Are you parenting differently-wired kids through a crisis? Here’s how to help them – and you – thrive.
Of all the areas in which life excels, throwing curveballs is the front runner.
You know what I mean – you’re floating along, settled into a routine, making plans and taking care of business (every day!) and then –
Line drive to the head from a 2×4 disguised as a regulation ball.
Like someone gets sick, really sick, and will be for a long time.
Or the main breadwinner of the house is laid off.
Or after months of evaluation and testing, your kiddo receives a life-altering diagnosis.
Or a pandemic spreads across the globe and you’re confined to your house.
Life throws curve balls with exceptional regularity, and, because you are a parent, you find yourself not only desperate for survival in an uncertain situation but desperate to raise children in that uncertainty, too –
Children who are intense, creative, quirky, and singularly focused; children who are a challenge to parent even on your best days.
Curveball life – crisis life – is anything but your best day.
Living through a crisis is exhausting. It picks at the threads of your resolve until it snags and unravels what is left of your sanity. It’s hard enough for you to get out of bed in the morning and face the freight train as it barrels toward you.
Only now there are children – yours – wandering ahead on the tracks.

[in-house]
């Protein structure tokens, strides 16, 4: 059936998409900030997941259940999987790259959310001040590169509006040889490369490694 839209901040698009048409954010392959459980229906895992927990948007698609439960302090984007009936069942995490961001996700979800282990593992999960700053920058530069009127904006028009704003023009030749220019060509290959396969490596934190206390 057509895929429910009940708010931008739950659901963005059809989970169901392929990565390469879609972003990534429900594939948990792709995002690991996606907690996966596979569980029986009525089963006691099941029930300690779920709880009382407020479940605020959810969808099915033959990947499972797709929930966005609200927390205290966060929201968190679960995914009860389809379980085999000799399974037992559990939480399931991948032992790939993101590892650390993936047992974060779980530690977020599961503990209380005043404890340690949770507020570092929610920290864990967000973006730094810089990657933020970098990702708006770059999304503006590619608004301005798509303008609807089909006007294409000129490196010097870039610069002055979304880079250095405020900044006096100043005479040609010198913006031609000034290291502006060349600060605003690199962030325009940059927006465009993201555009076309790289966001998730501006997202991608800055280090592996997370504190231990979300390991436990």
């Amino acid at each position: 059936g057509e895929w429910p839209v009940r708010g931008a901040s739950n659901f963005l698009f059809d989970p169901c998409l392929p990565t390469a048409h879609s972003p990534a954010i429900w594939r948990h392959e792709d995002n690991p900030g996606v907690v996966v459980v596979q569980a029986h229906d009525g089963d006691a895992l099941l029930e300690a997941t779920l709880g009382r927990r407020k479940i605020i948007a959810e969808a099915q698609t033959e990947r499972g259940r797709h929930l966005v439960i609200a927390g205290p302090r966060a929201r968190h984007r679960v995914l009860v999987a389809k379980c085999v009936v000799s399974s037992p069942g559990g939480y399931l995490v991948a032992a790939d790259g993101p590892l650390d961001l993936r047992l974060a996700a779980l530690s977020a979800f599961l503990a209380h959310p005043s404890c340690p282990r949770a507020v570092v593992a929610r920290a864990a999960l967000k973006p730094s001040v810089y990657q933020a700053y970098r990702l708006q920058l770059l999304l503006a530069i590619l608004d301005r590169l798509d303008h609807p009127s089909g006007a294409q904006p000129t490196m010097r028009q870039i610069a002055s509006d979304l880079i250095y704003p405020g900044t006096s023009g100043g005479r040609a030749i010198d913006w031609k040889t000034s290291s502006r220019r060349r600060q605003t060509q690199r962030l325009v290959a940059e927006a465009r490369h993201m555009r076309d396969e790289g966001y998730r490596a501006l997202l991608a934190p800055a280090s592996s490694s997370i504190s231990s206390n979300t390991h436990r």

Don’t get me wrong: your children are perceptive. They are differently-wired and often wise beyond their years. They can see the train coming; they can feel its vibration through mud-caked sneakers.
But they don’t move. They don’t listen to what you’re telling them. They shut down after blaming you for ruining the fun.
Parenting in crisis mode is hard on you as a parent. The truth is, though, it’s hard on your kids, too. Their irrational, developmentally inappropriate behavior seems like a personal affront to everything you’ve taught them (or demonic possession for which you bring out the holy water, because plausible rationality).
Why is crisis parenting so hard?
When you and your children are in crisis mode, there are three factors that impact your emotional health.
You are and your kids are human, and as such, you like to be able to make plans. Life’s curveballs, however, make it that much harder to add anything to the schedule, to say nothing of looking to the future with promise.
Everyday life carries a bit of stress with it, naturally; stress you are able to manage with moderate effectiveness because, on occasion, you are able to get a break. Crisis living, though, means a certain amount of global stress is consistently present. It’s always there, hanging above you, waiting for the last shoe to drop.
Before your family went into crisis mode, you probably had a familiar routine. A change in your global situation is capable of throwing everything off-kilter, from executive function to emotional regulation skills.
For adults, these three factors are somewhat easier to mitigate (or, at the very least, manage in an appropriate way).
Let’s go back to the train tracks for a minute. You would assume your kids would listen to you when you tell them to get off. Unfortunately, crisis mode takes uncertainty, global stress, and routine disruption and throws them right back at your children.
It heightens their sensitivities, intensifies their needs, and widens the developmental gap.